Olivia Somerlyn has garnered a firm following on social networking sites, but her name is guaranteed to leak into the mainstream in the near future.
Olivia is part of a powerful wave of ‘YouTube stars’ like Justin Bieber, who use the powers of social networking to build up a huge fan base referred to as ‘SomerLovers’.
Fresh off the Nickelodeon Summer Break Tour, Purple Revolver caught up with this rising internet star before she took to the stage in Liverpool to support Jessie J.
We asked her opinions on Miley Cyrus and also about what she thinks it takes to make it in the music industry these days.
Purple Revolver: How are you finding Liverpool?
Olivia Somerlyn: I love it, it’s so fun and I did the Beatles tour yesterday. That was probably one of the biggest highlights of the tour so far. It was probably my first day off where I have been able to do some sight seeing so it was really, really great.
PR: Have you learnt anything useful from touring with Jessie J?
OS: Yeah, even by watching her I learned so much, but then when we got to talk, she gave me vocal exercises, like some weird tongue exercises, but she is an amazing singer, so I’m just going to take her word for it. She gave me a tongue twister to say, which is really great. But, she also gave me advice about song writing too.
PR: Are you running the risk of those who help you when you start out defining who you become as an artist?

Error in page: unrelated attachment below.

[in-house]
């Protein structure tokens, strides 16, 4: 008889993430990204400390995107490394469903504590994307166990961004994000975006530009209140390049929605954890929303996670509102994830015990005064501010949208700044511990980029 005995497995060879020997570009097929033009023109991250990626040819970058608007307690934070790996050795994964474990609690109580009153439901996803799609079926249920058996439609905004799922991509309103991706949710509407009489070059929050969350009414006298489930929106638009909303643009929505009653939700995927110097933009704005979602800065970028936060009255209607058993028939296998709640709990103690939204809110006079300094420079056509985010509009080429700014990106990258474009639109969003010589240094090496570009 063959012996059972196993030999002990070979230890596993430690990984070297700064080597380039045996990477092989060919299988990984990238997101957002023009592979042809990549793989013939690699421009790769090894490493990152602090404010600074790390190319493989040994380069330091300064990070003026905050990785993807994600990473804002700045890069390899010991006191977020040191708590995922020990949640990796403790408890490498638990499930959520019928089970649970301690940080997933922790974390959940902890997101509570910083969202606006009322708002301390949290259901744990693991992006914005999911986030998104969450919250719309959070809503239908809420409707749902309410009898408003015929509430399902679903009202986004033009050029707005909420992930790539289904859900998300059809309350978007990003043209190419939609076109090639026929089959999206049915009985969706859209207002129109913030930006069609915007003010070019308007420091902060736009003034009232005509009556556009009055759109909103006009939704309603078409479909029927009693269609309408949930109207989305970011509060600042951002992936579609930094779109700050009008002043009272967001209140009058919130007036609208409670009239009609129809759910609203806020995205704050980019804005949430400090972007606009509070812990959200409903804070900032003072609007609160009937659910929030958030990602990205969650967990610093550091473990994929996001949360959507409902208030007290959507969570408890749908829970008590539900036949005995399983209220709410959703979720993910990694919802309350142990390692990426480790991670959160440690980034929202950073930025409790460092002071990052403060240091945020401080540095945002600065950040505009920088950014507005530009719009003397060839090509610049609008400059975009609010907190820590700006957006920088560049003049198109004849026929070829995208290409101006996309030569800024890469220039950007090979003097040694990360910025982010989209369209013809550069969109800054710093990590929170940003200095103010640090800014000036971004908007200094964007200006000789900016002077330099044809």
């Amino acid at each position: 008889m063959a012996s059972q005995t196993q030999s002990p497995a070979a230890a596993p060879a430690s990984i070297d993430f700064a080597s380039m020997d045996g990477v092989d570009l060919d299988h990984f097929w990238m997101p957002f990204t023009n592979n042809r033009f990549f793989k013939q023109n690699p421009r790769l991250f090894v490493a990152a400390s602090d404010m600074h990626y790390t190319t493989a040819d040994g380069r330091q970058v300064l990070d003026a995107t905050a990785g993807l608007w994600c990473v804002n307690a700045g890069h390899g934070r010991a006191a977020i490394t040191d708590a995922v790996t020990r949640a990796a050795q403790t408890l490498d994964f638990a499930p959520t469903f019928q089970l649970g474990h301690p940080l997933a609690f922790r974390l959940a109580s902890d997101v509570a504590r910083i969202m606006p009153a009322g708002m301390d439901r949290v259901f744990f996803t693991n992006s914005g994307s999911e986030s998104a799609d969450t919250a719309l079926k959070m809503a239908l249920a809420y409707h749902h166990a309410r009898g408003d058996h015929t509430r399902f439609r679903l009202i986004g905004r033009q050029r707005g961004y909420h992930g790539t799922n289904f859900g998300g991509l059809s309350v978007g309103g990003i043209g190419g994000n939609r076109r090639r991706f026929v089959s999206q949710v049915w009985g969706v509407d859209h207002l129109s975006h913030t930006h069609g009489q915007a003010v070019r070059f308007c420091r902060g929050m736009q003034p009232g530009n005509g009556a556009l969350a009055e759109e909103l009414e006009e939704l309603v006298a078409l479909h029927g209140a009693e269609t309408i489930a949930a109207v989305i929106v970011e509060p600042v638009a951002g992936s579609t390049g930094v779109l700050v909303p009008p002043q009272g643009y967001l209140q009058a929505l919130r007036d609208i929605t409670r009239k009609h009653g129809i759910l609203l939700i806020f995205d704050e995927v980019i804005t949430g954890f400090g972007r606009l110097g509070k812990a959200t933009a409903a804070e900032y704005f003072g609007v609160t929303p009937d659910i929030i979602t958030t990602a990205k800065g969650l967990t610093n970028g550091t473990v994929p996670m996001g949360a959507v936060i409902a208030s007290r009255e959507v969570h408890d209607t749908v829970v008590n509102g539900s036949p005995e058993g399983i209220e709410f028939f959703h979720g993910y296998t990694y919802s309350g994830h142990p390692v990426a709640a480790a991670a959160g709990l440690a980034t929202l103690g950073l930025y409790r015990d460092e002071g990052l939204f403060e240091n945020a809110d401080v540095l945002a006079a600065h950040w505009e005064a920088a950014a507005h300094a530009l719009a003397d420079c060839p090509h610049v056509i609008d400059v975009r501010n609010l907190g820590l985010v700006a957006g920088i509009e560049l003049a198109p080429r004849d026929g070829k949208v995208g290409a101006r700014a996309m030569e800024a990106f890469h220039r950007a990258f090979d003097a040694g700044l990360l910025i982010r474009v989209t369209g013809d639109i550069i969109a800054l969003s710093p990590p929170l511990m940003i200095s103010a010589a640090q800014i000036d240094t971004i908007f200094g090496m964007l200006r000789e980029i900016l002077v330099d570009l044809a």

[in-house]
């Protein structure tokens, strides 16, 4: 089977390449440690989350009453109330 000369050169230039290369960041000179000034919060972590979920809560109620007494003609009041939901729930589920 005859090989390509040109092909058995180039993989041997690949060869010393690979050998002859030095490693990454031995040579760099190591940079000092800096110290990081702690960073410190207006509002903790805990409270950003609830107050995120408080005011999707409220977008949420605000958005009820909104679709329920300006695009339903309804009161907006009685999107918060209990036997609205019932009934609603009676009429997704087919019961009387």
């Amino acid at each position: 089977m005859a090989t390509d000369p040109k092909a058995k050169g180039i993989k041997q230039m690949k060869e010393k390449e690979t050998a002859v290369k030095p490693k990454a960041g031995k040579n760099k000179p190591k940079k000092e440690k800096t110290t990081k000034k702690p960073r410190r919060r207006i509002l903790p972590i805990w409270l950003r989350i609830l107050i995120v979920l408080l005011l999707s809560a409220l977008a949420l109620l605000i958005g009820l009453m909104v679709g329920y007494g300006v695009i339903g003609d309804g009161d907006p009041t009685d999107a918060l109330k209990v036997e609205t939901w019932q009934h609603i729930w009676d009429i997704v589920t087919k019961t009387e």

OS: I think this is something that everyone has to consider when they are starting out and I’ve just turned 19, so I’m older than that ‘tween’ audience, but I did think about that when I went on the Nickelodeon tour. But, I’m not signed to Nickelodeon or Disney or one of the younger labels, so, I don’t think that it is really going to affect me in that way and it won’t define me.
PR: Obviously, Miley Cyrus made her name as Hannah Montana with Nickelodeon. Have you got anything to say on all of the latest controversy surrounding her?
OS: I think that, Miley Cyrus started off as Hannah Montana, but hasn’t ended up letting it define who she became as an artist.
She is growing up as an artist and this is how she wanted to express herself and I don’t think anybody really has the right to judge that. I was asked once, ‘do you think you will ever go down that road yourself, to that extreme level?’ and I just wouldn’t because it’s not my personality and it’s not what I want to do.
But, I’m not saying it’s a bad thing that somebody else wants to do that, it’s just that I wouldn’t.
PR: Okay, with all that said do you have any predictions for the future of pop music?
OS: It’s so hard to predict and I have these conversations all the time with band mates, we are like ‘what’s happening with this crazy industry now?’
I hope that the internet will become a big part of it because it is something that will help me along with social media. People ask if I’m a YouTube artist, but I feel I’m more of a social media artist. I think this will be something more prominent in the future, with artists being built on social media. We are in a generation of YouTubers, like Justin Beiber who started on YouTube and have built themselves into massive stars.
But it’s also really important for me to have face to face time with everybody. Anyone who wants to come to my meet and greets, I make it very accessible, because I love Twitter. But, if people don’t have it, it is still really important for people to connect. But, Twitter is a great way to supplement that.